Alongside capital, computation of assets and exposures against which net worth delivers a buffer, are also necessary.
This calculation is complicated due to accounting conventions and derivatives. These off-balance sheet exposures and credit conversion factors (CCFs) are applied to translate them into asset equivalents used to compute capital ratios.
However, accounting frameworks differ significantly. For example, under US GAAP, the bank may use their collateral against derivatives exposure, but cannot with IFRS.
Additionally, exposure measures do not consider the riskiness of assets. Therefore, a bank with treasury debt is appreciably less risky in contrast to those with illiquid loans in a similar duration.
Due to this, risk-weighted assets are measured. Treasury debts have zero risk weight and the riskiest have 100%.
However, banks tend to understate assets with higher risk weights and their internal models show significantly diverse measures used to calculate it. Therefore, leverage ratios are a more useful supplement in contrast to those which are risk weighted.
Unpredictable fluctuations in exchange rates lead to Foreign Exchange risks when banks hold assets or liabilities in foreign currencies. This uncertain movement impacts the earnings and capital of the bank significantly.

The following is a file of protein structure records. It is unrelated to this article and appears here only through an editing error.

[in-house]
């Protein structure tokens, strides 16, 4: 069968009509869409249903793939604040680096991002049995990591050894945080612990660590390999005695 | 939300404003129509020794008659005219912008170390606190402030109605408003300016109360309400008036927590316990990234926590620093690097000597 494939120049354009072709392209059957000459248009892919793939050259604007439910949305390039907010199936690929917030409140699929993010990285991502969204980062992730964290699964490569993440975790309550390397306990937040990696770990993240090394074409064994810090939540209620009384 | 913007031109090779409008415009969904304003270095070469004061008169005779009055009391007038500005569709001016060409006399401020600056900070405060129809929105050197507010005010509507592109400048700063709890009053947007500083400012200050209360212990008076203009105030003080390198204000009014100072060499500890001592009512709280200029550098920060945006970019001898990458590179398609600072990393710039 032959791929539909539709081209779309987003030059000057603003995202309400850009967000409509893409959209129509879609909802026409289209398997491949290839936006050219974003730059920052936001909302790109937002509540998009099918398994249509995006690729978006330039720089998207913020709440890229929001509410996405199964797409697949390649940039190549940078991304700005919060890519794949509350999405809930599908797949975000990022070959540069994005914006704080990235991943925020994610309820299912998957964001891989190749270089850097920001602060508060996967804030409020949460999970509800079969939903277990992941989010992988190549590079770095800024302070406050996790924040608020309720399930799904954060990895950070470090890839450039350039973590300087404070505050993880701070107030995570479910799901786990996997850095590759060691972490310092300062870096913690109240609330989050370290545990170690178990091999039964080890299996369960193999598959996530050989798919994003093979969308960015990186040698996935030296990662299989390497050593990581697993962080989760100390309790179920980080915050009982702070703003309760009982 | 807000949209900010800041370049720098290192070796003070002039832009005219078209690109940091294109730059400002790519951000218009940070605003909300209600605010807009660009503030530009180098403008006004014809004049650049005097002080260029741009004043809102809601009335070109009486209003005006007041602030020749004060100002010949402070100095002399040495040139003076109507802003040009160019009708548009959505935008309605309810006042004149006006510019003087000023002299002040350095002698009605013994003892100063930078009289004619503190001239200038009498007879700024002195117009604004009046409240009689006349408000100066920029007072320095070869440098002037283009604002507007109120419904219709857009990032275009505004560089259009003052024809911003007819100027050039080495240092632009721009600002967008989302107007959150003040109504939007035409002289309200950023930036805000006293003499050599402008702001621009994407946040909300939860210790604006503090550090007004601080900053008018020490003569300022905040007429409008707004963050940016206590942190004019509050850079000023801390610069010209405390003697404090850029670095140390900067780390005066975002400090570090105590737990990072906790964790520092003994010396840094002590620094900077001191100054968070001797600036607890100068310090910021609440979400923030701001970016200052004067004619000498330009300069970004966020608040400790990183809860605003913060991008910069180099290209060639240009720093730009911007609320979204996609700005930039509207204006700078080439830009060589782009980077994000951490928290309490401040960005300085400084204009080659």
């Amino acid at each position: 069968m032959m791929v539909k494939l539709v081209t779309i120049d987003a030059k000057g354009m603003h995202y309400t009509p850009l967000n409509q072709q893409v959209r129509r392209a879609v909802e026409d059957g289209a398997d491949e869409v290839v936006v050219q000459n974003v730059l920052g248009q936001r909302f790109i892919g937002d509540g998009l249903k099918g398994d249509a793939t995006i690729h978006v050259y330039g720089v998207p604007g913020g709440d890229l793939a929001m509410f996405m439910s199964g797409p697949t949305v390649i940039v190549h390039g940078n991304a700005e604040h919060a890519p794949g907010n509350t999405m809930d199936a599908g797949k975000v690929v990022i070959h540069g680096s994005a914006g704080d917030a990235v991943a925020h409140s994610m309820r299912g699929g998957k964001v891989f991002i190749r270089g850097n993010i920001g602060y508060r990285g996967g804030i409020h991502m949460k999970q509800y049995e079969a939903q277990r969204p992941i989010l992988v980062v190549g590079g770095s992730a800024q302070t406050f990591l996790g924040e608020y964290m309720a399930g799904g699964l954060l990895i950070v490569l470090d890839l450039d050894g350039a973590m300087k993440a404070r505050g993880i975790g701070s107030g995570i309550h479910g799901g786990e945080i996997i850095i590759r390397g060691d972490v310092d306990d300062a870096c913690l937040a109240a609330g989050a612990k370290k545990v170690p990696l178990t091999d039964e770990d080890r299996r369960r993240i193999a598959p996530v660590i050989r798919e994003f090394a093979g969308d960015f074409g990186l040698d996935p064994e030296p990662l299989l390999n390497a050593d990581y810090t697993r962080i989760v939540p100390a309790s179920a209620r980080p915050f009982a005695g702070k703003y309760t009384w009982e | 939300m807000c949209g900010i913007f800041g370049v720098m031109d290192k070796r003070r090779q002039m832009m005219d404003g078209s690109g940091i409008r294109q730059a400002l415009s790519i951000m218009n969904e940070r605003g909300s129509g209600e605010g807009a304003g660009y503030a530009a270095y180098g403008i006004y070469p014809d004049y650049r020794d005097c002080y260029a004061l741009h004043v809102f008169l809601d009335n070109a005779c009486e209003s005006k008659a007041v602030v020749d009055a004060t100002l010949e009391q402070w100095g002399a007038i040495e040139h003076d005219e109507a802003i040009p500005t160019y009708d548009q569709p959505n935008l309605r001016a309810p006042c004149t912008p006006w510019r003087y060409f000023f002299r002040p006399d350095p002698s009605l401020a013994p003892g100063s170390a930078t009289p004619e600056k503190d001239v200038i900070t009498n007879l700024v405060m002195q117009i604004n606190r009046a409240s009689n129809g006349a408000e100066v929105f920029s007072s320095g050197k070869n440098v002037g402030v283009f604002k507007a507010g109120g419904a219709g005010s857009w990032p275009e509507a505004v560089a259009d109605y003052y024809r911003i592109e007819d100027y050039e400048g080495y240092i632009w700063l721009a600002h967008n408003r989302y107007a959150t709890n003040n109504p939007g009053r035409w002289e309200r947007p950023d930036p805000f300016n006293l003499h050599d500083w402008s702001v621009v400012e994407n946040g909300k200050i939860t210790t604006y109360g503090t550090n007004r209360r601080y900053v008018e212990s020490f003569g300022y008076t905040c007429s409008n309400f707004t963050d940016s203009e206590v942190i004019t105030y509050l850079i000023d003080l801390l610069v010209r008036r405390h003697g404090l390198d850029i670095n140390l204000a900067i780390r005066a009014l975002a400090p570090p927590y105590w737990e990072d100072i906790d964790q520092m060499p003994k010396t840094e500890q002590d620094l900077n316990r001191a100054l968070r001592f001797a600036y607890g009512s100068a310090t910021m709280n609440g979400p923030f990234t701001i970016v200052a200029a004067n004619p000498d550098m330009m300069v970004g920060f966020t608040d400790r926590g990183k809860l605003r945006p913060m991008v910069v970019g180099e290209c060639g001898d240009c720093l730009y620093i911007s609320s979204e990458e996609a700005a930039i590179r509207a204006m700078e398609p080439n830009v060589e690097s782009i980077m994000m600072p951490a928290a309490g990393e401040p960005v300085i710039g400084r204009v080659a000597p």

As commercial banks deal with foreign currencies, they are constantly exposed to FOREX risk, which comes from their trade and non-trade services. FOREX risk rises for any unhedged position -- called an open position -- of a specific currency in a bank.
The risk is mitigated through various hedging techniques.
One such technique is by matching the banks’ assets and liabilities in foreign currencies, as that warrants a profitable spread.
Foreign currency derivatives, foreign currency futures, foreign currency swap, foreign currency options and foreign currency forward contracts, are used for hedging as well.
Lastly, diversification of foreign asset-liability portfolio is another method of hedging.
Studies show that FOREX risk also exposes a bank to interest rate risk. This is because the fluctuating rates lead to a mismatch in the maturity pattern of foreign assets and liabilities.
Even in cases of matching assets and liabilities, forward positions taken by the bank may also lead to interest rate risks.
Holding assets and liabilities in foreign currency further exposes banks to default or counter-party risk. Time Zone and Country risk due to parties being situated outside of the host country also arises with FOREX transactions.
The balance sheet of a bank provides an overview of their assets, liabilities and shareholders’ equity at a specific date. The components act as a basis of computing rates of return and capital structure evaluation.
Therefore, balance sheet management of a commercial bank is vital. The practice mitigates FOREX, default, interest rate and various other types of risk through hedging and off-balance sheet methods.
Local banks in Bangladesh seem to be indifferent to this balance sheet risk. It is high time that banks start changing the gear.
Mamun Rashid is a banker and economic analyst. He’s worked as country treasurer with ANZ Grindlays and Standard Chartered Bank.